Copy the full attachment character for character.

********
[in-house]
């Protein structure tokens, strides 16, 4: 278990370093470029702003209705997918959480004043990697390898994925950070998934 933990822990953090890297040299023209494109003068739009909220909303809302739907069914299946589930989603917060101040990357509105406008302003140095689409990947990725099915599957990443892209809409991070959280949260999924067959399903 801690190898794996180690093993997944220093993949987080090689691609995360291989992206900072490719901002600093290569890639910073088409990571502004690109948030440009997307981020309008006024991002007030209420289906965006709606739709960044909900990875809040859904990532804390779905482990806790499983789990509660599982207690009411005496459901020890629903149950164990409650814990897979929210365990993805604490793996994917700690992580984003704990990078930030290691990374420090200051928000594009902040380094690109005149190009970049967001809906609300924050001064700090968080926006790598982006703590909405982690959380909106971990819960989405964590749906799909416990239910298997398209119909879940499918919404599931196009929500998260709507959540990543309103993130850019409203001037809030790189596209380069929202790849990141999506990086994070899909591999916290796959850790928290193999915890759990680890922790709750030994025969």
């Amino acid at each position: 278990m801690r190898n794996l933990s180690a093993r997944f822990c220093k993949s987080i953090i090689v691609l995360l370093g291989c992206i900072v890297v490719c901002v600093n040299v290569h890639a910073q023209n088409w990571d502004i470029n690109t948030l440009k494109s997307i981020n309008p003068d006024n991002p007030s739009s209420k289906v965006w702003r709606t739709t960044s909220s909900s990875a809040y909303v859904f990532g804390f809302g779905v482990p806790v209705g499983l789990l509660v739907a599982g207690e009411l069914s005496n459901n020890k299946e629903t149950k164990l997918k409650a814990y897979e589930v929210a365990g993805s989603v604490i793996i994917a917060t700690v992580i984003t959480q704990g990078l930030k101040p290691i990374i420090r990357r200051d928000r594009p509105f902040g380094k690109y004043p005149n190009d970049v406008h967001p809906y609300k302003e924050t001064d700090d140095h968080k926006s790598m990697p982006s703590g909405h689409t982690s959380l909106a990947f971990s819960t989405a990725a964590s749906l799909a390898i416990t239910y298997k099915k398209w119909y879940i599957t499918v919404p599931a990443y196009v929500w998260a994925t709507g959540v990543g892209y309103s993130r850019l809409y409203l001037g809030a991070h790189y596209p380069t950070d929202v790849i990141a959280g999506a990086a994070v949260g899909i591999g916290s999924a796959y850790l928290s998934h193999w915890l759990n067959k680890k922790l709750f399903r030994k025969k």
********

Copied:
[in-house]
């Protein structure tokens, strides 16, 4: 278990370093470029702003209705997918959480004043990697390898994925950070998934 933990822990953090890297040299023209494109003068739009909220909303809302739907069914299946589930989603917060101040990357509105406008302003140095689409990947990725099915599957990443892209809409991070959280949260999924067959399903 801690190898794996180690093993997944220093993949987080090689691609995360291989992206900072490719901002600093290569890639910073088409990571502004690109948030440009997307981020309008006024991002007030209420289906965006709606739709960044909900990875809040859904990532804390779905482990806790499983789990509660599982207690009411005496459901020890629903149950164990409650814990897979929210365990993805604490793996994917700690992580984003704990990078930030290691990374420090200051928000594009902040380094690109005149190009970049967001809906609300924050001064700090968080926006790598982006703590909405982690959380909106971990819960989405964590749906799909416990239910298997398209119909879940499918919404599931196009929500998260709507959540990543309103993130850019409203001037809030790189596209380069929202790849990141999506990086994070899909591999916290796959850790928290193999915890759990680890922790709750030994025969």
């Amino acid at each position: 278990m801690r190898n794996l933990s180690a093993r997944f822990c220093k993949s987080i953090i090689v691609l995360l370093g291989c992206i900072v890297v490719c901002v600093n040299v290569h890639a910073q023209n088409w990571d502004i470029n690109t948030l440009k494109s997307i981020n309008p003068d006024n991002p007030s739009s209420k289906v965006w702003r709606t739709t960044s909220s909900s990875a809040y909303v859904f990532g804390f809302g779905v482990p806790v209705g499983l789990l509660v739907a599982g207690e009411l069914s005496n459901n020890k299946e629903t149950k164990l997918k409650a814990y897979e589930v929210a365990g993805s989603v604490i793996i994917a917060t700690v992580i984003t959480q704990g990078l930030k101040p290691i990374i420090r990357r200051d928000r594009p509105f902040g380094k690109y004043p005149n190009d970049v406008h967001p809906y609300k302003e924050t001064d700090d140095h968080k926006s790598m990697p982006s703590g909405h689409t982690s959380l909106a990947f971990s819960t989405a990725a964590s749906l799909a390898i416990t239910y298997k099915k398209w119909y879940i599957t499918v919404p599931a990443y196009v929500w998260a994925t709507g959540v990543g892209y309103s993130r850019l809409y409203l001037g809030a991070h790189y596209p380069t950070d929202v790849i990141a959280g999506a990086a994070v949260g899909i591999g916290s999924a796959y850790l928290s998934h193999w915890l759990n067959k680890k922790l709750f399903r030994k025969k």